Mayor Tanner said he hopes to have a decision on the garbage contract by April 1. 

 

In other news:

Garage Sale Day? 

Mayor Tanner said the village is mulling setting aside one day per year for village-wide garage sales. 

 

Complaints Department

A resident complained of cars going through a Do Not Enter sign on Post Lane. “It’s just dangerous,” she said. 

Another resident complained of people keeping their Christmas lights up all year long. “I think it contributes to a downward spiral of the village,” she said. “I think it’s certain people who just don’t want to go up on a ladder and take their lights down.”

 

Let’s see those numbers

A village resident asked that all financials related to the village be posted on the East Williston website. “It’s all public information, right?” he asked.  


News

Yard sale announced

 

The Garden City Bird Sanctuary/Tanners Pond Environmental Center recently announced its annual Fall Benefit Yard Sale. The sale will be held on Saturday, Oct. 4, from 9 a.m. to 3 p.m., located outdoors inside the front gate at the sanctuary. Vendors are being sought. A 10 x 17 foot selling area is $45 for the day. (Includes space for selling & space to park one car next to selling space)

The Senior Center Expansion and Rehabilitation Project took a major step forward this month when the Garden City Board of Trustees unanimously voted in a special meeting to accept the gift of the model house from the Doubleday Court Development on Franklin Avenue. Project developers, The Engel Burman Group, graciously donated the house to the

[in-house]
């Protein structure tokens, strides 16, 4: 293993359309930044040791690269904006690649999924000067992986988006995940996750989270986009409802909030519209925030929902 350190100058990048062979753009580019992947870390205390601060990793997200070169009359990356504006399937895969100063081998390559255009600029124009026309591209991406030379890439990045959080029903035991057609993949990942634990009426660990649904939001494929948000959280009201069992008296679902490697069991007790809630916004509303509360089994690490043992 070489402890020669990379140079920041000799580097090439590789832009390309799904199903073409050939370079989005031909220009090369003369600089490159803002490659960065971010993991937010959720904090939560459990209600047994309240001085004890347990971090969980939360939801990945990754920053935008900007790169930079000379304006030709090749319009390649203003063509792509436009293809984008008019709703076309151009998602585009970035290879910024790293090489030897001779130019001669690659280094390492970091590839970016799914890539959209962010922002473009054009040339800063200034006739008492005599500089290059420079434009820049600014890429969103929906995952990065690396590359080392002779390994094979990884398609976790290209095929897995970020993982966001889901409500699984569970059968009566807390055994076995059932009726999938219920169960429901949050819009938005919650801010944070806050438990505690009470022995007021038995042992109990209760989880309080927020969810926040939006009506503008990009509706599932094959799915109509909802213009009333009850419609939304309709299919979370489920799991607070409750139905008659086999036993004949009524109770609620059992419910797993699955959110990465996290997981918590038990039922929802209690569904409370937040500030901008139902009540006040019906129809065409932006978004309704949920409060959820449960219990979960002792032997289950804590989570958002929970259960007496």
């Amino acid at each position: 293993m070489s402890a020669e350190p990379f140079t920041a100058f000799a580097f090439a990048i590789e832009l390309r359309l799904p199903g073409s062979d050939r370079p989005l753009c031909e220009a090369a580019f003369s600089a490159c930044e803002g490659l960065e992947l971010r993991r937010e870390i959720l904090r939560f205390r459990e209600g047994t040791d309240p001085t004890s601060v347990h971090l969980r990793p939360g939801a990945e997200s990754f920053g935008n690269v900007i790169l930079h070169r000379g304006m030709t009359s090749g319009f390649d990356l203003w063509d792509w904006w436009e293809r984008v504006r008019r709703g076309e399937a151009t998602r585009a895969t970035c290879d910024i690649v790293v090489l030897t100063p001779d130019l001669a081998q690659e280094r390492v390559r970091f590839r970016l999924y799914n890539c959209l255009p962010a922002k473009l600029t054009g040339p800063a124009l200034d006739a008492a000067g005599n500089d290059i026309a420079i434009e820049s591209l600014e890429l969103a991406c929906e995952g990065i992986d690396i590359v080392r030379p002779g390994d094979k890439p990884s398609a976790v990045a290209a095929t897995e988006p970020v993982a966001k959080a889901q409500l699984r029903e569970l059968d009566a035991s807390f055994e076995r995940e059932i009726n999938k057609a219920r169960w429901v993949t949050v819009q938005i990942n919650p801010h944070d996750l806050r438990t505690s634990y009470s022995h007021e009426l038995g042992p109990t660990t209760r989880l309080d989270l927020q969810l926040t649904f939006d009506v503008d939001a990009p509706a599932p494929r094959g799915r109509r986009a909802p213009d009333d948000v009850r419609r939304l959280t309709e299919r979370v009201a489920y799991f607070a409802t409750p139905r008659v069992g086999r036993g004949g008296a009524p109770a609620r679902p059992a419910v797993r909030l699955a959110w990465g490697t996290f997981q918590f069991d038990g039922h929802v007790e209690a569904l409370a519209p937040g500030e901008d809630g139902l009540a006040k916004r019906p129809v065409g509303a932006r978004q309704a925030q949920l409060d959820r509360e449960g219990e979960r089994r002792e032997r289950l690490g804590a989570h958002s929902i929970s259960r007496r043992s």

Incorporated Village of Garden City. The one-story structure was originally built to serve as a model and sales office for the Franklin Avenue project.

 

“We are glad to have The Engel Burman Group as part of our village and thank them for this most generous gift. We look forward to providing a state-of-the art facility for our seniors in Garden City,” Mayor John Watras said. 


Sports

Dance Conservatory Program

 

The Garden City Recreation Department’s Dance Conservatory Program is pleased to announce the start of registration for its upcoming 2014-15 season. Director Felicia Lovaglio, along with Mary Searson and the rest of her staff, are excited to start off another fantastic year. The dance conservatory offers classes to Garden City residents ages 3 through adult which are non-performance based. Age is determined by the start date of the desired class. 

 

Note: Registration is by mail only until Sept. 23. Participants MUST be the required age by the start of the program in order to register. 

 

Each session costs $220 for 22 weeks of class. The schedule and fees for this year’s youth classes are as follows (all classes are 55 minutes long unless otherwise noted): 

Fall Children’s Tennis Classes

Registration for the start of the Fall 2014 Indoor Tennis Program for Children has begun at the Community Park Tennis Center. Walkins and non-resident children attending Garden City Public Schools* will be accepted beginning Sept. 11. Please make checks payable to the “Inc. Village of Garden City." Please note—classes are not considered day care and can not be declared for tax exemption.

* Non resident children who would like to register for the tennis program must prove they attend one of the Garden City Public Schools. Proof must accompany registration. An additional $50 fee will pertain to anyone in this category.

10 weeks of classes—classes will begin Thursday, Sept. 18


Calendar

Living With Pulmonary Fibrosis Program - September 18

Harpeth Rising Concert - September 19 

JV Football - September 20


Columns

1959: The Year The Music Stopped Playing
Written by Michael A. Miller, mmillercolumn@gmail.com

The Eccentric Heiress Of ‘Empty Mansions’
Written by Mike Barry, MFBarry@optonline.net

Yellow Margarine And A Pitch For The Ages
Written by Michael A. Miller, mmillercolumn@gmail.com